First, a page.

The Metropolis Holiday Gift Guide

A bit belated, perhaps, but here it is: your guide to the gifts guaranteed to impress the design devotees and architecture aficionados in your life, organized into four convenient categories:

For Kids, or Kids at Heart
Workaholic Chic
Books (and One DVD)
For the Proverbial “Person Who Has It All”

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For Kids, or Kids at Heart

Muji’s City Stencil Set lets youngsters construct their own elaborate cityscape with world monuments from New York, Paris, London, and Tokyo. It’s $14.75 at the Muji USA online store. Pairs nicely with the appropriately named 36 Color Pencils in Tube ($16.75).
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Technically, these Frank Lloyd Wright Lego sets are intended for children, but no doubt many architecture-minded adults would love nothing more than to spend a few hours putting together their own miniature Guggenheim ($39.99; ages 10+) or Fallingwater ($99.99; ages 16+). Note: these sets are currently on back order at Lego.com, but ShopWright.org has them in stock as of Dec. 8.

Owl_The Rug Co

The Rug Company recently released its first rug collection aimed at children, designed by the British duo BarberOsgerby. Each one depicts a not-scary animal on a plain background, using bright hues and simple details. They start at a somewhat scary $3,285. (Hey, your kid deserve the best, right?) Find a list of store locations at www.therugcompany.info/locations.htm.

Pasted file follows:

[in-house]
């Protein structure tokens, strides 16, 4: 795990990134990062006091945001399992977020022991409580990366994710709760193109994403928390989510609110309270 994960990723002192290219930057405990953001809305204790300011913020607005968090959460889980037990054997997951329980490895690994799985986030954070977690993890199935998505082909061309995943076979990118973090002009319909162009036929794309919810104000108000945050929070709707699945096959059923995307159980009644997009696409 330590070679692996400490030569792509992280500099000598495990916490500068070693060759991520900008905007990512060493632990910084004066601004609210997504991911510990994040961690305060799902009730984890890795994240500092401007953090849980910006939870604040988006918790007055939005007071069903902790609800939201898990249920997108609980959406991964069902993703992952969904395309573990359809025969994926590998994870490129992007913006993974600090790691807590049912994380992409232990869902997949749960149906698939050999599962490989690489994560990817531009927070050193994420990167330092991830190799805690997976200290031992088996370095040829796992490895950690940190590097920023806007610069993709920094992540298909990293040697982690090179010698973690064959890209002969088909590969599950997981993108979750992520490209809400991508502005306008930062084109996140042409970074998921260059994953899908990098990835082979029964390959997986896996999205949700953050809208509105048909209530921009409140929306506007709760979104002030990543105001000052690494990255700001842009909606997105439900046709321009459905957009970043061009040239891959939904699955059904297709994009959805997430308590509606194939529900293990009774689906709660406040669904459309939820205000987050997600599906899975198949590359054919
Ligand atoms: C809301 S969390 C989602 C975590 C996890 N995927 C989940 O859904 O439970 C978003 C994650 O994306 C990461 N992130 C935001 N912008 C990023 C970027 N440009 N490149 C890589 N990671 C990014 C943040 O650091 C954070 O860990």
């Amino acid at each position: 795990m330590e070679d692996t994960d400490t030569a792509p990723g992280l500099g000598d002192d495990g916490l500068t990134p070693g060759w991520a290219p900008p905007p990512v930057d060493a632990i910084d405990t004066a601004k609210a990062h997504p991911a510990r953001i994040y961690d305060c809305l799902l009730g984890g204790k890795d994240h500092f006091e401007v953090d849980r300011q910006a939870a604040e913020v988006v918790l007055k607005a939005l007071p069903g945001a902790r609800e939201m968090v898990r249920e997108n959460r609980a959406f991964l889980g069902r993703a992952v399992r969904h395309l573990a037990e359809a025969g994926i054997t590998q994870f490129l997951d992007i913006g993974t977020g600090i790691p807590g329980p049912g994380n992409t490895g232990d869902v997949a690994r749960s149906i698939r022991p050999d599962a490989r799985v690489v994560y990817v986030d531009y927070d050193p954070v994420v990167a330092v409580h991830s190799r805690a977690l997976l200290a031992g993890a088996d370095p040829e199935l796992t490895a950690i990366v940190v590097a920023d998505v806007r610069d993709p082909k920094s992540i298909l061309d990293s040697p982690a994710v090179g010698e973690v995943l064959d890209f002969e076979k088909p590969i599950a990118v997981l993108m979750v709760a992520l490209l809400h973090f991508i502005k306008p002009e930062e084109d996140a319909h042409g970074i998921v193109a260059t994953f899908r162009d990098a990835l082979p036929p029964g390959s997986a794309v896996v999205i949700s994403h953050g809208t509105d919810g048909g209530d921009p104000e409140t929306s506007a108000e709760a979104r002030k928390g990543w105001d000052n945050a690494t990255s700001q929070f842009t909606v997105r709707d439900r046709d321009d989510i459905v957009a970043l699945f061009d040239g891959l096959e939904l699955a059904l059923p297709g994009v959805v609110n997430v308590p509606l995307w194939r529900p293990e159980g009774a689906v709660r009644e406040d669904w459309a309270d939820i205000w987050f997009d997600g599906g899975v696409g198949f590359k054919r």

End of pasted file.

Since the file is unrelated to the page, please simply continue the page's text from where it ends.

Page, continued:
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Workaholic Chic

MoMA-Bauhaus-Cahier

In a pinch, I think you can give pretty much anyone a Moleskine with favorable results. For design enthusiasts, this Bauhaus-themed notebook set–a tie-in with MoMA’s ongoing exhibition–is a shoo-in. It’s $14.95 at the MoMA Store.
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These colorful desktop objects from the design firm ANYTHING–a collaboration between the UK designer Michael Sodeau and the Japanese company Suikosha–can be purchased online from Emmo Home. The clock is $69; the stapler, scissors, and tape dispenser are $39 each.
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The future, as imagined in the 1980s–that’s the approximate aesthetic of Will Alsop’s Daytimer watch for Alessi, available for around $120 from these online stores.
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According to the designer Alyce Santoro’s Web site, her recycled-cassette-tape ties are “intended to impart the wearer with special, subtle powers of perception and attunement, and to emit an intangible sense of the miraculous.” They come in skinny ($90), medium ($120), and standard ($140) widths.
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Tord Boontje’s lacy, floral designs seem incompatible with computer hardware, but HP managed to bring the two together in its HP Mini Studio Tord Boontje Edition, a lightweight netbook that retails for a base price of $399 at the HP store. (A matching wireless mouse is also available.)
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Books (and One DVD)

Books09These are just a few of our favorites from 2009:

Industrial designer as celebrity: Gary Hustwit’s Objectified, now on DVD ($20)